Microsoft's position as the dominant provider of software to consumers is at risk. Here are five reasons why.
On the 20th anniversary of Linux, the free operating system's biggest proponents threw a party to celebrate its success and scoff at attacks.
Cisco's Citrix Receiver brings Windows desktops and apps to Chrome OS laptops.
VMware has boosted limits on virtual RAM so high that most customers should not be negatively affected.
In Google's early days, founders Larry Page and Sergey Brin argued that answering email complaints would be a waste of time.
Microsoft dropped support for Windows Vista Service Pack 1 this week.
Microsoft's annual partner conference last week featured previews of the Windows 8 server and desktop operating systems, talk of integration between Skype and Lync, and a barrage of insults aimed at the company's competitors.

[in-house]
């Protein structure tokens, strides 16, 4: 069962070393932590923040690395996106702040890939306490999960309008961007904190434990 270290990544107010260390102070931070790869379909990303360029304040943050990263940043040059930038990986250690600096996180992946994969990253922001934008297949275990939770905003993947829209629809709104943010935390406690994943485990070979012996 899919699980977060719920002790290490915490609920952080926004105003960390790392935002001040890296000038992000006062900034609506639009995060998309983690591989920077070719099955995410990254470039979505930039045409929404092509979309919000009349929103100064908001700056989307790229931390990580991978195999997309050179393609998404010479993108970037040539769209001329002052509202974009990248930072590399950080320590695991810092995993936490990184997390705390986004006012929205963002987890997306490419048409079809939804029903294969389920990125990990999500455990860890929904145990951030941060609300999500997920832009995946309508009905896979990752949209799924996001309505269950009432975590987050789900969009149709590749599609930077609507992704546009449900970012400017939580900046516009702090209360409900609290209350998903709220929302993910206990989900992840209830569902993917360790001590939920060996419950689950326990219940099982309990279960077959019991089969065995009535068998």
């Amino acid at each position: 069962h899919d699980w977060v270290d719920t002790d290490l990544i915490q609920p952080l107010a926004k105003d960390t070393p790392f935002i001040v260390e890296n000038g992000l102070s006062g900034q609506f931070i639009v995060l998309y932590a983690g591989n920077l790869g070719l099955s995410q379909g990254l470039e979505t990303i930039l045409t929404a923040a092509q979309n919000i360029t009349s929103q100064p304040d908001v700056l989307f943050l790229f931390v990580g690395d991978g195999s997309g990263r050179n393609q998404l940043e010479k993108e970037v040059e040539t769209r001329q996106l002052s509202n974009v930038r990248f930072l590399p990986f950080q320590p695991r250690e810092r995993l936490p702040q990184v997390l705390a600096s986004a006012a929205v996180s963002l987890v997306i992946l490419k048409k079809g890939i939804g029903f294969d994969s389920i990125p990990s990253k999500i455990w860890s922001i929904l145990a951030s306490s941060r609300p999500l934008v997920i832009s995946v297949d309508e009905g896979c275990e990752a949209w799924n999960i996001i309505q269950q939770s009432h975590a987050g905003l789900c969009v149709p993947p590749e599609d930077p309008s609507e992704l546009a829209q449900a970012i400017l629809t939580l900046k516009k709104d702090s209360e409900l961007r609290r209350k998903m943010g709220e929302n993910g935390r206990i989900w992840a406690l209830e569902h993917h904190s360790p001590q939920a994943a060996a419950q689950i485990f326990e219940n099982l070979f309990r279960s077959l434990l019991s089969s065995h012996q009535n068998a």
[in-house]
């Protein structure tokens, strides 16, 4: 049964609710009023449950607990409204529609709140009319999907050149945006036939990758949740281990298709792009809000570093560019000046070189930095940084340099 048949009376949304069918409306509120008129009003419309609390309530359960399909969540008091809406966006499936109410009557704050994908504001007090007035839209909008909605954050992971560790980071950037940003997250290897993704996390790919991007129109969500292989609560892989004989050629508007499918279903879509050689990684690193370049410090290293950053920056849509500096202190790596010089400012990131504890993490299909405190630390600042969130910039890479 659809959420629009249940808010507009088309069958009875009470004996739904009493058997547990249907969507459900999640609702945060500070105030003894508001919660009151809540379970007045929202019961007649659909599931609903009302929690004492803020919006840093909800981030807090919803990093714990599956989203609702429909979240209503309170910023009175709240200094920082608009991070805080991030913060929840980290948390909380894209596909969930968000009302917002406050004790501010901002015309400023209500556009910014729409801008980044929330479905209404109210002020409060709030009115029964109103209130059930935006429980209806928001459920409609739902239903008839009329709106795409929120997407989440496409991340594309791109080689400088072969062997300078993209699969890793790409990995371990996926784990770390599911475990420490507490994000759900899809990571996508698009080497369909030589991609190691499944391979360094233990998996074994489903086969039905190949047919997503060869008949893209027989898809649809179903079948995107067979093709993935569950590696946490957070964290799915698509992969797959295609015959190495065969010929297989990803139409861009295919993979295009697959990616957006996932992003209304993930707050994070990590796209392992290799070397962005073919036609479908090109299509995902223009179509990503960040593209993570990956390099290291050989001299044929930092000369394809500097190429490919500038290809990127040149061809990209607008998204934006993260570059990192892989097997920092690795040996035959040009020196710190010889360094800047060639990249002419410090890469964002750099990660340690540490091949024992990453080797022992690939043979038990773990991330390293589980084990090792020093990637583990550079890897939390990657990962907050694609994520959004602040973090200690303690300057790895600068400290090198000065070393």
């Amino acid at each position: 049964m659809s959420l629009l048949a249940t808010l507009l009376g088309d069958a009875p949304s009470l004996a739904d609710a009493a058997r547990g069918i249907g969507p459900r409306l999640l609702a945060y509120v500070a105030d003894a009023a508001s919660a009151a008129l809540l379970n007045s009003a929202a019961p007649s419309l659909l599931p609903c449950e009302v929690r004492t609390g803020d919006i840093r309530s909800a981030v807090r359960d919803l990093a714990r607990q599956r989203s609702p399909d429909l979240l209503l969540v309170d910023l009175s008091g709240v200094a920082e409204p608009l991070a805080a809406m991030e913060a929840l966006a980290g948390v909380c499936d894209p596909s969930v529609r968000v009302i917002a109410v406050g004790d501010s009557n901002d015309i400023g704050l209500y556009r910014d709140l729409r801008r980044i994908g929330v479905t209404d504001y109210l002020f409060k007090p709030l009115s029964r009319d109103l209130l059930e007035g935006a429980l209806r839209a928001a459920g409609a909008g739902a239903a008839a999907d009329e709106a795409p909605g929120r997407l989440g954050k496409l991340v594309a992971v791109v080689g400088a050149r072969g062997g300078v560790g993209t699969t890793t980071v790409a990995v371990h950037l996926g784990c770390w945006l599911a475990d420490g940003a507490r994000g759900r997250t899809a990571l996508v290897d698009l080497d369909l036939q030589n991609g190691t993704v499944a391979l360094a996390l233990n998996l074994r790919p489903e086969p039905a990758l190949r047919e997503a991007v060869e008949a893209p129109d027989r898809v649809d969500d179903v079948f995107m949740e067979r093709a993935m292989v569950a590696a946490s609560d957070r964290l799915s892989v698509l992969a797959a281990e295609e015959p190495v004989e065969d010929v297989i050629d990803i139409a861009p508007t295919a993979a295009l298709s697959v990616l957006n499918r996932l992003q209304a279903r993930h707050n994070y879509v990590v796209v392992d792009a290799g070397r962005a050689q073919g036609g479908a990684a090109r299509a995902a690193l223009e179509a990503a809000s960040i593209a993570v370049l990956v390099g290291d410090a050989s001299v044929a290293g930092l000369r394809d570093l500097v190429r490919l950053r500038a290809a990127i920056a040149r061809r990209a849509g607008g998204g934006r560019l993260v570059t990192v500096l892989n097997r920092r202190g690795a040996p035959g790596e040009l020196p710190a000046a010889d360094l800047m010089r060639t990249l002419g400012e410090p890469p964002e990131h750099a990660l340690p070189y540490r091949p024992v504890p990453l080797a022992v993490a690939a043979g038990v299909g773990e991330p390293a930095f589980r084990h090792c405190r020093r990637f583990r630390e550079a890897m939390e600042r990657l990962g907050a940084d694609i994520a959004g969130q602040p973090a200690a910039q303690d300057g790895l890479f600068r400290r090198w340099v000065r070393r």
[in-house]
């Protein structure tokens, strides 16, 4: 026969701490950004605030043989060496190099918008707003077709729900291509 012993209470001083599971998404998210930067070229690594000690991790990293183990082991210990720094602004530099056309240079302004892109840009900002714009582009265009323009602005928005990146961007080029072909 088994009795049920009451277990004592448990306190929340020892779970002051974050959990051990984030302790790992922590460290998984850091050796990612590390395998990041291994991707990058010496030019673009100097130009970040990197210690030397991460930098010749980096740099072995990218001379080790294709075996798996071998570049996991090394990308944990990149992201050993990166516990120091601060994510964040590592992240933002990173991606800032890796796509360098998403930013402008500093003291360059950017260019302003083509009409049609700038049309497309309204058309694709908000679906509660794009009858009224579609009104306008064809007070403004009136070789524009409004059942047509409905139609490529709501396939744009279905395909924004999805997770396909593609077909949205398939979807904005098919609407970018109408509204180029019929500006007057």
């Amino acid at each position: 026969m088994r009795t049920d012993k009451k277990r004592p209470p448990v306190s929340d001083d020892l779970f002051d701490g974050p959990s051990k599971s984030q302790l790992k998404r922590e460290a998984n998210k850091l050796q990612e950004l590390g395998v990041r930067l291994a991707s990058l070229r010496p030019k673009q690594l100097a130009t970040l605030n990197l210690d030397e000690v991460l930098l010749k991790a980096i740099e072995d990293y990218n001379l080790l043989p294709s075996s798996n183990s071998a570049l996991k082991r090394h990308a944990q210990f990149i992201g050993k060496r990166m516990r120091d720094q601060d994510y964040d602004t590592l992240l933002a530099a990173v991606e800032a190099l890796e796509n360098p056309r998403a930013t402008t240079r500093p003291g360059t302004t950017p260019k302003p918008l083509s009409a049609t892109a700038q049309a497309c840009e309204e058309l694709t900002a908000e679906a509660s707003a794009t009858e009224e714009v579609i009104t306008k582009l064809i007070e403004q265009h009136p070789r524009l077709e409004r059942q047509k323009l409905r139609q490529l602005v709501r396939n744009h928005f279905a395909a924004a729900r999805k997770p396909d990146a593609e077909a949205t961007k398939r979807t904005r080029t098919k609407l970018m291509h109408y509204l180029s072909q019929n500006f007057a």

Windows 8 could be released next year, so Microsoft argues that users should upgrade now and use the same PC to run Windows 8 later.
Skype will be thoroughly integrated with Microsoft's Lync communications software, pending regulatory approval.
Microsoft is no longer the biggest tech company, but it makes its case to partners with big sales numbers.
Microsoft patents are detailed in legal documents filed against Motorola and Barnes & Noble.
It's getting harder for VMware to argue that it's the only game in town for big-time virtualization projects.
Microsoft launched Office 365 to the world this week, but the company's cloud product development is by no means complete.
Articles by Jon BrodkinNext Page